Learning for the future

13 Aug 2019 - 16:00

Experimenting with robotics

UPDATE: December 2019
An engaging and educational six-day holiday camp introduces multiple aspects of coding and robotics.
R2500 for 6 days, 9 Dec - 14 Dec
Apply here

High school learners were given a chance to tackle coding and robotics during the July school holiday in a one-week intensive programme run jointly by CodeSpace and UCT’s School of Information Technology (SIT).

The six-day #RoboCampCT was a resounding success with 65 Grade 10-12 learners building a strong foundation to further their technology skills and prepare them for more advanced coding courses including web development and robotics.

“We were excited to see the impressive level of learning and engagement that took place,” said Emma Dicks, co-founder of CodeSpace, a software training institute in Cape Town.

The University of Cape Town (UCT) campus provided an ideal location for the courses, and the team of facilitators were joined by professionals from influential industries around South Africa. Their insights gave learners a look into the opportunities that await them when they enter the world of tech.

The learners came from around the Western Cape – and beyond – with organisations such as       the Allan Gray Orbis Foundation choosing to enrol a group of learners.

The camp focused on enabling students to learn the basics of the new language of technology. Learners can begin to code in any programming language. Once they understand programming principles and how to do the basics, they can transfer that to the specific use of programming robotics. This is a crucial skill for future professionals as it allows them to use technology to enhance whatever job they are doing.

The robotics part of the camp grabbed the learners’ attention because it’s so tactile and visual: writing a line of code makes it possible to move an actual 3D object. These lessons were memorable as learners got their robots to ‘come to life’ and move around.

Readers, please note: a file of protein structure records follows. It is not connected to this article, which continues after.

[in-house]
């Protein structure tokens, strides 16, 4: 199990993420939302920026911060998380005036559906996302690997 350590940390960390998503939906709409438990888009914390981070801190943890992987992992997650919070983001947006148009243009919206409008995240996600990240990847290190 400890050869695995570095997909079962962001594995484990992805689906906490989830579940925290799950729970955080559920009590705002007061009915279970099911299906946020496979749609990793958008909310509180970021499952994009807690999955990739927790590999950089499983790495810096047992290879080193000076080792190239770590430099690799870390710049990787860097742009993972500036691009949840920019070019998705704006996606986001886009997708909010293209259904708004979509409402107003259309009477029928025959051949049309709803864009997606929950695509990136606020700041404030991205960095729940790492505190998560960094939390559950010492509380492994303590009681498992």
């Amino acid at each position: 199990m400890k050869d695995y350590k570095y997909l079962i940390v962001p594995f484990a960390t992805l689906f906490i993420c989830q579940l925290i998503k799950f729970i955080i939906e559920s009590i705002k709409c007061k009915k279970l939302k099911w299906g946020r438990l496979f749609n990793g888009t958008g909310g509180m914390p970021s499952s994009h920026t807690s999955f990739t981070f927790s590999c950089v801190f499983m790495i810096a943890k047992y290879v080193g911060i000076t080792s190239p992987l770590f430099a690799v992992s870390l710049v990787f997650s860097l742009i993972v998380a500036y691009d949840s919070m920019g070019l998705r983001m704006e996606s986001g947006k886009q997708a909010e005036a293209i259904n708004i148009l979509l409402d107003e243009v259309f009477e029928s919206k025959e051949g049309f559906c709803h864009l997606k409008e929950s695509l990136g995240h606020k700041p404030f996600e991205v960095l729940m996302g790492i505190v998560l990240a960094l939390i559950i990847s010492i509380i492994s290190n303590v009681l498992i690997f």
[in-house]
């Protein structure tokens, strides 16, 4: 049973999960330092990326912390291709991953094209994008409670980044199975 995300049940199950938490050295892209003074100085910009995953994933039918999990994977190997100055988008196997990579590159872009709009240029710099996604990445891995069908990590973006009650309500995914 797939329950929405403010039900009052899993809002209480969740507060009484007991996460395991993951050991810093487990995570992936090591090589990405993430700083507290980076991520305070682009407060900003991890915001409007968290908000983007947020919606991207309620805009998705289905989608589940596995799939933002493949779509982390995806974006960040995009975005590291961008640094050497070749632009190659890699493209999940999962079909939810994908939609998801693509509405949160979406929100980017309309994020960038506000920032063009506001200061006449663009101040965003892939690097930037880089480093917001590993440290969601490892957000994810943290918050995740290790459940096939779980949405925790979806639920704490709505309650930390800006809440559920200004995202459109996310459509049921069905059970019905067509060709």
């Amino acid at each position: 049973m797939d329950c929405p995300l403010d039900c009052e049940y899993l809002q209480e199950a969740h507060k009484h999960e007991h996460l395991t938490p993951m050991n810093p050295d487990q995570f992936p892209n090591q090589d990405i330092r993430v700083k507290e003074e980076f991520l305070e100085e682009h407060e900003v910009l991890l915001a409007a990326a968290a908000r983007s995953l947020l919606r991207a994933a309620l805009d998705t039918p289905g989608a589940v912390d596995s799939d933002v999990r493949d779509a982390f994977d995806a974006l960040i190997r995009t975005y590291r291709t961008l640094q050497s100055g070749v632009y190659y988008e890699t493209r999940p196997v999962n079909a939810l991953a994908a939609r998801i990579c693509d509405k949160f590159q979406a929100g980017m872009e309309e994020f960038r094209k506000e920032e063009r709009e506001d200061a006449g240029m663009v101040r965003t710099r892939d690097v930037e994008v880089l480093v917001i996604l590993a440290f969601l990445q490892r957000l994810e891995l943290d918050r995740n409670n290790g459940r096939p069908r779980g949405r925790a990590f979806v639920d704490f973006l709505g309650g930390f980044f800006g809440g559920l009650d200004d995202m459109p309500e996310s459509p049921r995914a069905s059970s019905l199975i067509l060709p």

A key aim of #RoboCampCT was to provide an environment in which learners had the time and space to think about why they might want to learn to code. They also learned how to use ‘Design Thinking’ – a methodology used to tackle complex problems – to create solutions to real-world issues.

Several tech professionals from various fields joined the camp to share how they use technology and coding in their careers, from 3D printing and graphic design to medicine and finance.

“[It was] a really fun and engaging experience. You’ll learn valuable skills you didn’t know existed, and it will provide you with good insight into the careers you can pursue in the realm of technology,” said one of the participants, Luqmaan Ryklief.

The camp was so successful that two more have already being planned for the December holiday, the first from 9-14 December and the second 16-21 December. Sign up here:

“As the School of IT, we see this as a fantastic opportunity to get more learners exposed to coding. A key challenge for many schools remains the missing infrastructure to create coding classes and make it part of the core curriculum. Using our labs during the university holidays is a good use of the facilities but even more so, it allows students to come to campus and get inspired about what is possible!” said Professor Ulrike Rivett, Director of the School of IT.